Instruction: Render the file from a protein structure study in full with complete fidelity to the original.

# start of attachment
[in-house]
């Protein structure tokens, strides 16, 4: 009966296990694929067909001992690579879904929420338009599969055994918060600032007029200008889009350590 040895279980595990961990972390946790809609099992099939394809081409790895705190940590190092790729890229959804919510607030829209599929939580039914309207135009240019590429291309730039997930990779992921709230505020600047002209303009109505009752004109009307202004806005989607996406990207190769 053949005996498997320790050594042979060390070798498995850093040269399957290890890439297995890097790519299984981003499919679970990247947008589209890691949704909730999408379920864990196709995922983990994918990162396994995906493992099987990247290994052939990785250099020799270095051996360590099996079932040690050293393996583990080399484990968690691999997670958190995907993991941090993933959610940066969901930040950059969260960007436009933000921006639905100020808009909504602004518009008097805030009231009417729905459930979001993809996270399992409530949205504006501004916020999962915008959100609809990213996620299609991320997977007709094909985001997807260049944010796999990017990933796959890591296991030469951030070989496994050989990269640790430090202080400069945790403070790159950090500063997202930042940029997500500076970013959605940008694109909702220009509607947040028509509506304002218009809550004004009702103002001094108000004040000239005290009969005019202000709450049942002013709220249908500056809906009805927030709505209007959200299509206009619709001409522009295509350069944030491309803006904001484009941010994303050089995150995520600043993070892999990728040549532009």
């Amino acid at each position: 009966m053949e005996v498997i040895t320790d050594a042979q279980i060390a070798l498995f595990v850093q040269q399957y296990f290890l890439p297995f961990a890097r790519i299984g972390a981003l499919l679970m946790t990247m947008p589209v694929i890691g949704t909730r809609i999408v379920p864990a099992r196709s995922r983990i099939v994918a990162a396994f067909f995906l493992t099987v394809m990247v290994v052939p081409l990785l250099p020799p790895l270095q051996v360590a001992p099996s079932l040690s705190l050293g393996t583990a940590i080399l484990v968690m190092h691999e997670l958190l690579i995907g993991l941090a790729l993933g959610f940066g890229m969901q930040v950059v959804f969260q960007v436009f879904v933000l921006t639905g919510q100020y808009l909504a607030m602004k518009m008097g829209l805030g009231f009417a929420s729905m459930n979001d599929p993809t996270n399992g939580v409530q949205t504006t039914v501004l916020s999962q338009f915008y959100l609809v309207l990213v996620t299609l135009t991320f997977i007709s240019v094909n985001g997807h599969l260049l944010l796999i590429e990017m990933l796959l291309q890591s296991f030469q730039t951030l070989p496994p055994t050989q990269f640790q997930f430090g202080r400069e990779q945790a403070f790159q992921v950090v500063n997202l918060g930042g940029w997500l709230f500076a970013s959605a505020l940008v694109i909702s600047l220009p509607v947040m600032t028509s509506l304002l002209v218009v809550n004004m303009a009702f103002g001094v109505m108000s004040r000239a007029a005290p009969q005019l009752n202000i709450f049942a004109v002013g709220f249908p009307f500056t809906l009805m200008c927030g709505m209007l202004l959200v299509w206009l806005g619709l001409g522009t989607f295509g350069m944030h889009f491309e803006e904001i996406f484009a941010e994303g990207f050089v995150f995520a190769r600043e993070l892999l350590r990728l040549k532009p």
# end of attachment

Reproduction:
[in-house]
């Protein structure tokens, strides 16, 4: 009966296990694929067909001992690579879904929420338009599969055994918060600032007029200008889009350590 040895279980595990961990972390946790809609099992099939394809081409790895705190940590190092790729890229959804919510607030829209599929939580039914309207135009240019590429291309730039997930990779992921709230505020600047002209303009109505009752004109009307202004806005989607996406990207190769 053949005996498997320790050594042979060390070798498995850093040269399957290890890439297995890097790519299984981003499919679970990247947008589209890691949704909730999408379920864990196709995922983990994918990162396994995906493992099987990247290994052939990785250099020799270095051996360590099996079932040690050293393996583990080399484990968690691999997670958190995907993991941090993933959610940066969901930040950059969260960007436009933000921006639905100020808009909504602004518009008097805030009231009417729905459930979001993809996270399992409530949205504006501004916020999962915008959100609809990213996620299609991320997977007709094909985001997807260049944010796999990017990933796959890591296991030469951030070989496994050989990269640790430090202080400069945790403070790159950090500063997202930042940029997500500076970013959605940008694109909702220009509607947040028509509506304002218009809550004004009702103002001094108000004040000239005290009969005019202000709450049942002013709220249908500056809906009805927030709505209007959200299509206009619709001409522009295509350069944030491309803006904001484009941010994303050089995150995520600043993070892999990728040549532009």
């Amino acid at each position: 009966m053949e005996v498997i040895t320790d050594a042979q279980i060390a070798l498995f595990v850093q040269q399957y296990f290890l890439p297995f961990a890097r790519i299984g972390a981003l499919l679970m946790t990247m947008p589209v694929i890691g949704t909730r809609i999408v379920p864990a099992r196709s995922r983990i099939v994918a990162a396994f067909f995906l493992t099987v394809m990247v290994v052939p081409l990785l250099p020799p790895l270095q051996v360590a001992p099996s079932l040690s705190l050293g393996t583990a940590i080399l484990v968690m190092h691999e997670l958190l690579i995907g993991l941090a790729l993933g959610f940066g890229m969901q930040v950059v959804f969260q960007v436009f879904v933000l921006t639905g919510q100020y808009l909504a607030m602004k518009m008097g829209l805030g009231f009417a929420s729905m459930n979001d599929p993809t996270n399992g939580v409530q949205t504006t039914v501004l916020s999962q338009f915008y959100l609809v309207l990213v996620t299609l135009t991320f997977i007709s240019v094909n985001g997807h599969l260049l944010l796999i590429e990017m990933l796959l291309q890591s296991f030469q730039t951030l070989p496994p055994t050989q990269f640790q997930f430090g202080r400069e990779q945790a403070f790159q992921v950090v500063n997202l918060g930042g940029w997500l709230f500076a970013s959605a505020l940008v694109i909702s600047l220009p509607v947040m600032t028509s509506l304002l002209v218009v809550n004004m303009a009702f103002g001094v109505m108000s004040r000239a007029a005290p009969q005019l009752n202000i709450f049942a004109v002013g709220f249908p009307f500056t809906l009805m200008c927030g709505m209007l202004l959200v299509w206009l806005g619709l001409g522009t989607f295509g350069m944030h889009f491309e803006e904001i996406f484009a941010e994303g990207f050089v995150f995520a190769r600043e993070l892999l350590r990728l040549k532009p």